By Michele Shuster
The Federal Communications Commission (FCC) approved a Report and Order on February 15, 2012, that adopts significant amendments to its Telephone Consumer Protection Act (TCPA) regulations (Amended Regulations). The Amended Regulations impose additional requirements pertaining to prerecorded telemarketing messages and/or telemarketing calls made to cell phones. The regulations also include new call abandonment rules. Significant changes include the following:
Autodialed Calls and Prerecorded Messages to Cell Phones: No telemarketing calls may be made to a consumer’s cell phone using an automatic telephone dialing system (including a predictive dialer) or prerecorded message unless the consumer has provided “prior express written consent.” Written consent was not previously required.
- The requirements for obtaining prior express written consent mirror those required by the Federal Trade Commission (FTC) for prerecorded sales messages.
- Pursuant to the E-SIGN Act, an electronic signature (including a voice recording) is sufficient to constitute express written consent if all other requirements are met.
- The requirements for informational and other non-sales calls made to cell phones have not changed. These calls may be made as long as the call recipient has provided “prior express consent” to be contacted at that number.
Prerecorded Messages to Residential Numbers: Prerecorded telemarketing messages may no longer be sent to residential numbers without the call recipient’s prior express written consent.
- This amendment eliminates the previous exemption, which allowed prerecorded messages to be sent to a consumer’s residential number if the caller had an established business relationship with the consumer.
- The requirements for informational and other non-sales calls made to residential numbers have not changed. Consent is not required for such calls.
Automated Opt-Outs for Prerecorded Messages: All prerecorded telemarketing messages must include an automated, interactive voice and/or key-press-activated opt-out mechanism that allows consumers to make an internal Do Not Call (DNC) request. The mechanism must automatically add the consumer’s number to the caller’s internal DNC list and immediately terminate the call. If the message is left on an answering machine or in a voice mailbox, the message must provide a toll-free number that enables the consumer to connect to the automated opt-out mechanism.
Abandoned Call Rate and Messages: Telemarketers must measure their call abandonment rate over a thirty-day period for a single calling campaign. If campaigns last more than thirty days, the rate is calculated separately for each successive thirty-day period. Additionally, all abandoned call messages left during a telemarketing campaign must include the same automated opt-out mechanism required for prerecorded messages.
One Area of Confusion: One notable and unfortunate aspect of the Report and Order is the discrepancy between the commentary and the final rules. The commentary indicates that the Amended Regulations “require prior express written consent for all autodialed or prerecorded telemarketing calls to wireless numbers and residential numbers.”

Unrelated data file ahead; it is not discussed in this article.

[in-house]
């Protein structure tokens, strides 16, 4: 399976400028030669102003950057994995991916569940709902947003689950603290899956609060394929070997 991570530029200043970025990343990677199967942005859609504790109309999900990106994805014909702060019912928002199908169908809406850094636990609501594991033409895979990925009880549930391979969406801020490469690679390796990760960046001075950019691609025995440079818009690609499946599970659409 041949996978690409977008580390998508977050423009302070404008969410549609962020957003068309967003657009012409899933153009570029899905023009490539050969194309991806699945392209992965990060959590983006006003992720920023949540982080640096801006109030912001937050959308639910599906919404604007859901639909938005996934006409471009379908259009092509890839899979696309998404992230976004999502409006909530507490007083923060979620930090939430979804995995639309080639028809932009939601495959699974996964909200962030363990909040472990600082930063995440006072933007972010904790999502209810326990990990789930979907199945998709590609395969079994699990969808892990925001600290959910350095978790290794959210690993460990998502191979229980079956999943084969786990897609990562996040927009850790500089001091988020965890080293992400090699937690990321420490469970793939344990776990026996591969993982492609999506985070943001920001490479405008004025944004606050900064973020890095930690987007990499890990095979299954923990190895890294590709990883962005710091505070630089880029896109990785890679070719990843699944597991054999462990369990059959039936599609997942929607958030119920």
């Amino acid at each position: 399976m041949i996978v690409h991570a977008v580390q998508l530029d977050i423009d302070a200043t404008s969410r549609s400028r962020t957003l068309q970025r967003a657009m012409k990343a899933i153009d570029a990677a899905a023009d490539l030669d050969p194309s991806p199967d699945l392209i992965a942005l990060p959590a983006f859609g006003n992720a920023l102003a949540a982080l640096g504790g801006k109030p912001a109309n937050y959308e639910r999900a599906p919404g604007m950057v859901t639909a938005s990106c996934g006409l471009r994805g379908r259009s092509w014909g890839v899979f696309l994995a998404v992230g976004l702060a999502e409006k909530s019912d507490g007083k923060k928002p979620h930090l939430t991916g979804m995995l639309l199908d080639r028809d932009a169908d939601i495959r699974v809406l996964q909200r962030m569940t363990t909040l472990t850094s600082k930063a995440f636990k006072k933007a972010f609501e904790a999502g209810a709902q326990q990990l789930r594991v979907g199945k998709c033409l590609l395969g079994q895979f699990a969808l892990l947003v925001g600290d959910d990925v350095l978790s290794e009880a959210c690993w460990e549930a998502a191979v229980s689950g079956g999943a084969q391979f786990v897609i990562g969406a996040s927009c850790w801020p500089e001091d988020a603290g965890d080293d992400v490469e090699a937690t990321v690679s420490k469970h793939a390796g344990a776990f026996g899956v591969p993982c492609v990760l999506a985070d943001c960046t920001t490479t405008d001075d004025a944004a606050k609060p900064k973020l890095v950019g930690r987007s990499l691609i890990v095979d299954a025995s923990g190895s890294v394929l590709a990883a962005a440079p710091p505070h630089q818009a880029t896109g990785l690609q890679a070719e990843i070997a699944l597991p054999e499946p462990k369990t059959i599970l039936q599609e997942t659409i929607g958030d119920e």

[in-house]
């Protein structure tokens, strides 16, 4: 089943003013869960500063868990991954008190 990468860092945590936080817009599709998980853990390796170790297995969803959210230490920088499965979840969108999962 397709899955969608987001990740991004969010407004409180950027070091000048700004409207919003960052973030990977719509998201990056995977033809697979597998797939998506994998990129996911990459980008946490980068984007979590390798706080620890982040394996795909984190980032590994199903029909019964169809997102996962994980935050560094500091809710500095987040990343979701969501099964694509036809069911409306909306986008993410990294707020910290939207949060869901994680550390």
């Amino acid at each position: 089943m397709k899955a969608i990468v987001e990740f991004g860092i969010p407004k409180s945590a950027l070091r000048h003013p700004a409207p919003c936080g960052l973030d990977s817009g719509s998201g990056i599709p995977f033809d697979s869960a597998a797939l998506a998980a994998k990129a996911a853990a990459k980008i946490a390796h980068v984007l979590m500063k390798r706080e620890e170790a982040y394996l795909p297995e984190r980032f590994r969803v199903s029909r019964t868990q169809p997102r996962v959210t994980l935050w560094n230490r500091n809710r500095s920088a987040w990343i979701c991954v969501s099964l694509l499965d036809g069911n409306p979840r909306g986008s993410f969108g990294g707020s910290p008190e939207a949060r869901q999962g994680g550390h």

The FCC has previously held that a predictive dialer constitutes an automatic telephone dialing system; therefore, this language implies that predictive dialers cannot be used to make telemarketing calls to residential numbers without prior express written consent.
The actual rule language, however, contradicts this interpretation. The Amended Regulations only require prior express written consent for: (a) prerecorded telemarketing messages sent to cellular or residential numbers; and (b) autodialed calls (that is, calls made using a predictive dialer) placed to cell phones. Autodialed calls made to residential numbers are not subject to the prior express written consent requirement unless an artificial or prerecorded voice is used to deliver the message.
While the focus of the rule changes will understandably be on requirements that go beyond those imposed by the FTC’s Telemarketing Sales Rule, it is also important to be mindful of the impact other changes will have. For example, although the new requirements for prerecorded messages sent to residential numbers mirror the FTC’s existing requirements, noncompliance with the Amended FCC regulations creates an additional layer of risk because the TCPA provides a private right of action. With the proliferation of class-action TCPA cases in recent years, private lawsuits pose a significant risk to telemarketers that violate the TCPA and/or its regulations.
Michele Shuster is a partner with Mac Murray, Petersen & Shuster LLP and is an ATA-SRO certified auditor. Her practice focuses on assisting clients with matters before state regulators in the consumer protection and related areas. She also serves as a board member for the Taylor Institute of Direct Marketing at the University of Akron.
[From Connection Magazine – April 2012]